Recombinant Hemagglutinin and Virus-Like Particle Vaccines for H7N9 Influenza virus

Xiaohui Li, Peter Pushko and Irina Tretyakova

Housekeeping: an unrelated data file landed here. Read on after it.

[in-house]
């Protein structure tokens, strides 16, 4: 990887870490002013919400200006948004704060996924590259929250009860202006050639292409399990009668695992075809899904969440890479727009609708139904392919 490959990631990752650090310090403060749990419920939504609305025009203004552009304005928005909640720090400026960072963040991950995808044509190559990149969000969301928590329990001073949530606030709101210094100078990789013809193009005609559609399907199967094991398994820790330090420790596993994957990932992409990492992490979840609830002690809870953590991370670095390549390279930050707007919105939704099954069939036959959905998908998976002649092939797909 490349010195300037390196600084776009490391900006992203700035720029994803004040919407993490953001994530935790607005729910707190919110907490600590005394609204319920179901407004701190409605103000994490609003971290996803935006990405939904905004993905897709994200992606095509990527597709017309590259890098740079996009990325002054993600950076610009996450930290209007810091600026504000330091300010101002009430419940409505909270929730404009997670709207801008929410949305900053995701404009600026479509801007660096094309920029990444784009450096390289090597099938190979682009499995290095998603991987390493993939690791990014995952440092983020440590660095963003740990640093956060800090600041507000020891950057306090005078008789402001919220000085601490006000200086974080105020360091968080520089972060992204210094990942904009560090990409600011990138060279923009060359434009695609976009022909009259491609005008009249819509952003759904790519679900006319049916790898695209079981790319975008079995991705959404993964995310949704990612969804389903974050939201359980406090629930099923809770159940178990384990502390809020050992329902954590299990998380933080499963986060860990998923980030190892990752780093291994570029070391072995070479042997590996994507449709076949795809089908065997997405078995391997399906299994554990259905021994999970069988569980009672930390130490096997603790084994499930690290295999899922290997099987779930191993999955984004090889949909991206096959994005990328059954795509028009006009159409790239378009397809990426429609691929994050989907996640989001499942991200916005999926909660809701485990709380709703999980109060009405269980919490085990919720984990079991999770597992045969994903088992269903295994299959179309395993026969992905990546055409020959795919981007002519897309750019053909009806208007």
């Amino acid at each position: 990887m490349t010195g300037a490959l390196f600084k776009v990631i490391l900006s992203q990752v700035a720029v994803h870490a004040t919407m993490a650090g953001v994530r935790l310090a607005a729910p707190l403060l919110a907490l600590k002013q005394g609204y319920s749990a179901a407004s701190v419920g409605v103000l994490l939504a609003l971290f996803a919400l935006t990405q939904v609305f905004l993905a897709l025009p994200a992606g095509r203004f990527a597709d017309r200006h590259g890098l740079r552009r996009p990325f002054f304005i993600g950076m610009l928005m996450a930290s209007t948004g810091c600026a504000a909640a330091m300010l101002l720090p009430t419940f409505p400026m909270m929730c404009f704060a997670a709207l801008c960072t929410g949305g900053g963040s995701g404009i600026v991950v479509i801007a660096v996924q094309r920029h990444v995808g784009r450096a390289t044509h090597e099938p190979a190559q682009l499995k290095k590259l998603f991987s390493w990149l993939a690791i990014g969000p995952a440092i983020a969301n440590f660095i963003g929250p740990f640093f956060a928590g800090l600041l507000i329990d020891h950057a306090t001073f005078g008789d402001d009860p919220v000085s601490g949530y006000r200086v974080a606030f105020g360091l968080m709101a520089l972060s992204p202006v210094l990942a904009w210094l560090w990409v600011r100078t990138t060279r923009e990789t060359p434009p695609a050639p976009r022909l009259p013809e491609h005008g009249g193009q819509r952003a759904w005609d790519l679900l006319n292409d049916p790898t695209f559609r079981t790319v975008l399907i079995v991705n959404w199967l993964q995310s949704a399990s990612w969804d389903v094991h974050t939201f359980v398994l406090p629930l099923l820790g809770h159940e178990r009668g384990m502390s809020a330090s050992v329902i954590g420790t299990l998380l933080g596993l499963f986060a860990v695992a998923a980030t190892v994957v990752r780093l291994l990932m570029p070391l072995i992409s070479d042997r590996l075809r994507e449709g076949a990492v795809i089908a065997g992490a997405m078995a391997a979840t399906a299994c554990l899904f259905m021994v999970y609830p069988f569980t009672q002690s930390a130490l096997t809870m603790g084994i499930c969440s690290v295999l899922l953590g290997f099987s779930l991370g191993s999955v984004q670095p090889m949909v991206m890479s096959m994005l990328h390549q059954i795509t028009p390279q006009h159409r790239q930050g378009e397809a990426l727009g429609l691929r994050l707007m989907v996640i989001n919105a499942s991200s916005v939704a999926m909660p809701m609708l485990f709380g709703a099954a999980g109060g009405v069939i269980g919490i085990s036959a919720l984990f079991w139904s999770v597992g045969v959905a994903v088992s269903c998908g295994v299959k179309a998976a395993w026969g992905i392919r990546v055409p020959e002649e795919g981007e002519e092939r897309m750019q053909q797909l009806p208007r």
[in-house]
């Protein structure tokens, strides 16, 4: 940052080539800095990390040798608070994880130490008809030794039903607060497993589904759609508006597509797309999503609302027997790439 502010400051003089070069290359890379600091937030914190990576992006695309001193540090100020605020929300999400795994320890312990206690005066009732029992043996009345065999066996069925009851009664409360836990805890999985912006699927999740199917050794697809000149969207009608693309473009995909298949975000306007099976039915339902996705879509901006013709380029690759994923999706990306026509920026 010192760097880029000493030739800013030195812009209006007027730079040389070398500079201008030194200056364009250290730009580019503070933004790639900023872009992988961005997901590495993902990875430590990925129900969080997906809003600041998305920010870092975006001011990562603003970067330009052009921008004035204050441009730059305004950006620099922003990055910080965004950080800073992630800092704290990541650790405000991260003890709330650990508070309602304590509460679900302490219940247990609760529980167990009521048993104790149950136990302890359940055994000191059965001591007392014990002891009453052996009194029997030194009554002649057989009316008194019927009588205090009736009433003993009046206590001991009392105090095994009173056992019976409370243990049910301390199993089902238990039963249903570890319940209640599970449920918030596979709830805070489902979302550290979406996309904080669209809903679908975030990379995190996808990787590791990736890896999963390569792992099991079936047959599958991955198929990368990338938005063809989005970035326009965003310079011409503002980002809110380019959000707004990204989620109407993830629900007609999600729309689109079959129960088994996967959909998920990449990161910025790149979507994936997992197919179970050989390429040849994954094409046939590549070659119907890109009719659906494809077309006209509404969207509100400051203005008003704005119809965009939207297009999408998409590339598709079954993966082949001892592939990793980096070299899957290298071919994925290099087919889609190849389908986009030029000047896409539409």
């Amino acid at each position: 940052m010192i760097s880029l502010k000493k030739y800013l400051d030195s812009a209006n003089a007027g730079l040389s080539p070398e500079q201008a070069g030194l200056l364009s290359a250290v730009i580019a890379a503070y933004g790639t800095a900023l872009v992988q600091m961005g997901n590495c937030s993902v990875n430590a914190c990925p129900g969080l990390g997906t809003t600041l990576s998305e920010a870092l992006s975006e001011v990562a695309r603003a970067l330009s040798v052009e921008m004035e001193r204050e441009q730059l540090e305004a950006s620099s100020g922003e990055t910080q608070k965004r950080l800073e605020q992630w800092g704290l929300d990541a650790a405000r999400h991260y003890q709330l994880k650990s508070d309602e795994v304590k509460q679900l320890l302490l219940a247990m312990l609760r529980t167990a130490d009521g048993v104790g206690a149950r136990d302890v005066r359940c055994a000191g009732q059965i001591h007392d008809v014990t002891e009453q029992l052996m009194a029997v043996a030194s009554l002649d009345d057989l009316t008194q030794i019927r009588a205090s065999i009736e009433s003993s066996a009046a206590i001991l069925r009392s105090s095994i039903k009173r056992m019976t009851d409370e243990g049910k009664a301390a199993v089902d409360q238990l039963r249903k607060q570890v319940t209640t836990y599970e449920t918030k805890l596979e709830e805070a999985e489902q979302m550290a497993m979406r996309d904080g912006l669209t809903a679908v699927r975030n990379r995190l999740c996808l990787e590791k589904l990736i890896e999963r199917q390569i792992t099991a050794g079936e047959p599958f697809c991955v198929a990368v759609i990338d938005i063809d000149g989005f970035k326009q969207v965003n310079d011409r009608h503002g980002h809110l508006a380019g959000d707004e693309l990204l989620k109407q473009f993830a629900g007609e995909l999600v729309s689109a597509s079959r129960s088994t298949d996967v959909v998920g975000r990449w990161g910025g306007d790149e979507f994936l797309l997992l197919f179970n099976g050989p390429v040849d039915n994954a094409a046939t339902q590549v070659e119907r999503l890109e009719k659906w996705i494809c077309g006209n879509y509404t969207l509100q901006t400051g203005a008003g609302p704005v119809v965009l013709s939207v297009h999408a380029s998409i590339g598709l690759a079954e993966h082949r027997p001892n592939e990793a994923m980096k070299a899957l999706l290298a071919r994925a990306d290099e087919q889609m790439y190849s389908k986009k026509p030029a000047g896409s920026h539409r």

Cases of H7N9 human infection were caused by a novel, avian-origin H7N9 influenza A virus that emerged in eastern China in 2013. Clusters of human disease were identified in many cities in China, with mortality rates approaching 30%. Pandemic concerns were raised, as historically, influenza pandemics were caused by the introduction of novel influenza A viruses into the immunologically naïve human population. Currently, there are no approved human vaccines for H7N9 viruses. Recombinant protein vaccine approaches have advantages in safety and manufacturing. In this review, we focused on the evaluation of the expression of recombinant hemagglutinin (rHA) proteins as candidate vaccines for H7N9 influenza, with the emphasis on the role of oligomeric and particulate structures in immunogenicity and protection. Challenges in preparation of broadly protective influenza vaccines are discussed, and examples of broadly protective vaccines are presented including rHA stem epitope vaccines, as well as recently introduced experimental multi-HA VLP vaccines.